What is Net Domestic Income (NDI)
Total income earned by factors of production. Factors of production are all the previous terms we just looked at: incomes earned by labor, businesses and by holders of investment assets. Therefore: NDI = W + BI
What is Capital Consumption Allowance (CCA)
measures depreciation of the capital stock. This refers to how a company's capital is getting older and less productive
What is Net Indirect Taxes (Tin)
Sales and Excise Taxes - Subsidies
What is the formula for Income-based GDP?
GDP = W + B+ I + CCA+ Tin
What is GDP Deflator? And it's formula?
Shows us the relationship between nominal and Real GDP
(Nominal GDP/Real GDP) X 100
What's the point of the AD/AS model?
it's used to explain the behaviour of real output and prices in the national economy
What is Aggregate Demand? How do we calculate it?
Is the planned aggregate expenditure on final goods and services at different price levels, with all other factors staying the same.
We calculate it using the Expenditure-Based Approach for GDP
What Is Aggregate Supply? What approach do we use to calculate it?
The output of final goods and services that businesses would produce at different price levels, with all other factors remaining the same (wage rates and net indirect taxes). We calculate it using the income-based approach
What's the difference between AD and market demand for an individual product?
Market demand assumes that income is constant. AD means that income and price are simultaneously increasing at the same amount
What happens to AE when prices of some products increase in the short run?
it remains unchanged because there are no alternatives in the short run so people have to consume less of other products
What are the 3 reasons for the AD curve sloping downwards?
- 1 - Interest Rate Effect
- 2 - Substitution Effect
- 3 - Wealth Effect
What's the Interest Rate effect?
a) As prices increase, people and businesses need more money to pay their expenses
b) This increases the demand for loans which makes the interest rate go up and cost of expenditure increases.
c) As a result, people's planned expenditure would decrease and others would rather wait until interest rates drop
d) This helps show us the negative relationship between price levels and planned aggregate expenditure
What is the Substitution Effect?
The change in net exports when relative national prices change
If canadian prices increase, canadians will import more from the US cause its cheaper. Vice versa.
Both of these changes cause AD using the expenditure based approach to decrease as prices increase
What is the Wealth Effect?
The change in planned consumption when household wealth changes.
Changes in prices of Aggregate Supply are because of (3):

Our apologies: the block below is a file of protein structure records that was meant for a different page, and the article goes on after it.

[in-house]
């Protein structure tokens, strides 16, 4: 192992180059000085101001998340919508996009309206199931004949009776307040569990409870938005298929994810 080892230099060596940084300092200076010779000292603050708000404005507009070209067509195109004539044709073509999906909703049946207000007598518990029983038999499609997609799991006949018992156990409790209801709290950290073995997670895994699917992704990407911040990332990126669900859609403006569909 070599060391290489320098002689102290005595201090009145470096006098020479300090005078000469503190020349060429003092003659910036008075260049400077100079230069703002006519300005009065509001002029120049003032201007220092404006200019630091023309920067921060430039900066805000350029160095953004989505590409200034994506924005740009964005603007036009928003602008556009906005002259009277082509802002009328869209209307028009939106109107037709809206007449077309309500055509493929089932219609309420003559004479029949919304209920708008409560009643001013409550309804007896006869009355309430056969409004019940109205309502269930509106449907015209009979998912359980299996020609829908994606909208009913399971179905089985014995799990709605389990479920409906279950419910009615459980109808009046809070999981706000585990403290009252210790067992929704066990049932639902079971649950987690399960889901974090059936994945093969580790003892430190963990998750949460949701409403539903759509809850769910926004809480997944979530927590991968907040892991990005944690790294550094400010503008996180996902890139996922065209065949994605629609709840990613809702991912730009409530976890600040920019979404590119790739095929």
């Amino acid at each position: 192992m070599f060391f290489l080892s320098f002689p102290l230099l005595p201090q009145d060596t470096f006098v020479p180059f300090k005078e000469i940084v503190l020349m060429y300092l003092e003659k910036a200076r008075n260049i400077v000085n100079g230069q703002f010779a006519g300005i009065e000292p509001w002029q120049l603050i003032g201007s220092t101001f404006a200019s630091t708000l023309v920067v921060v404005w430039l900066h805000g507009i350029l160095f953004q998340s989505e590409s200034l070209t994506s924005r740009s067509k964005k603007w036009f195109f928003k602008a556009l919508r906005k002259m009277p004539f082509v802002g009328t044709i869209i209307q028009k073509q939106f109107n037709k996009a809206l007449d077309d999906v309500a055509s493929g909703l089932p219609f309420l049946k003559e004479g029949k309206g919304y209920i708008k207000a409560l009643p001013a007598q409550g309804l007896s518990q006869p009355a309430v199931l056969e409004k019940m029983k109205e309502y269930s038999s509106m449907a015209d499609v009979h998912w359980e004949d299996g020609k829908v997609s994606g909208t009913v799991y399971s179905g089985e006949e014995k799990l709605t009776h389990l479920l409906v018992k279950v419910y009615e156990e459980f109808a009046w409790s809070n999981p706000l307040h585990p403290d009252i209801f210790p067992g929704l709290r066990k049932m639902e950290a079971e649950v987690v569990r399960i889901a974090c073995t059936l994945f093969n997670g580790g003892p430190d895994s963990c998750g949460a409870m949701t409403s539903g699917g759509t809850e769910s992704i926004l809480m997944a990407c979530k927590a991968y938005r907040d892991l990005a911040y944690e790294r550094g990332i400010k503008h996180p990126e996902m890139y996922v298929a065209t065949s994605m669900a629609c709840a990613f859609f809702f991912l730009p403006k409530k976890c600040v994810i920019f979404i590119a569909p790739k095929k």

- 1) Changes in Labour Cost
- 2) Changes in business and investment income (profit) plus capital consumption.
- 3)Changes in net indirect taxes
The AS curve has a ___ slope because there is a ___ relationship between the price level and output of goods that businesses are willing to supply
What is the Equilibrtium real GDP and price?
the point where planned expenditure equals current output and provides business revenues that cover costs and their expected profits
What is the Potential Output (Yp)? What type of line is it? and why?
This is also known as the Long-Run Aggregate Supply (LAS). It is the output the economy can produce with the current labour and technology level being fully utilized. - not affected by the price level - its a vertical line
What is the business cycle?
The short term fluctuation of actual real GDP.
What's an Output Gap? What's the formula for the ordinary and the percentage?
The differences between actual Output (Y) and potential output (Yp)
What is the Equilibrium - Natural Unemployment Rate? and the formula?
Un =[ (Labour Force - equilibrium employment)/Labor force] X 100
it's the unemployment rate when the economy is at potential output
What is Okun's Law? and the formula?
it states that changes in unemployment rates are because of differences between the growth rate of actual real GDP (Y) and the growth rate of potential GDP
change in unemployment rate = -0.5 (growth rate of Y - growth rate of Yp)
What is the automatic way to adjust output gaps during a recession?
- -During a recessionary gap, unemployment rises and workers are willing to work less so wage rates and other factor prices will become lower.
- - This will lead to a lower price level and the actual output level will increase as shown by the new equilibrium
What is the automatic way to adjust output gaps during an inflation?
price levels are higher so workers will demand more money, wages will be higher and that will shift AS to the left to equilibrium
What are two ways the gov and central bank can adjust output gaps?
- Fiscal Policy
- Monetary Policy
What is Fiscal Policy?
Gov Expenditure (G) and Tax Changes (T) used to influence AD
What is Monetary Policy?
Changes in interest rates and money supply used to influence AD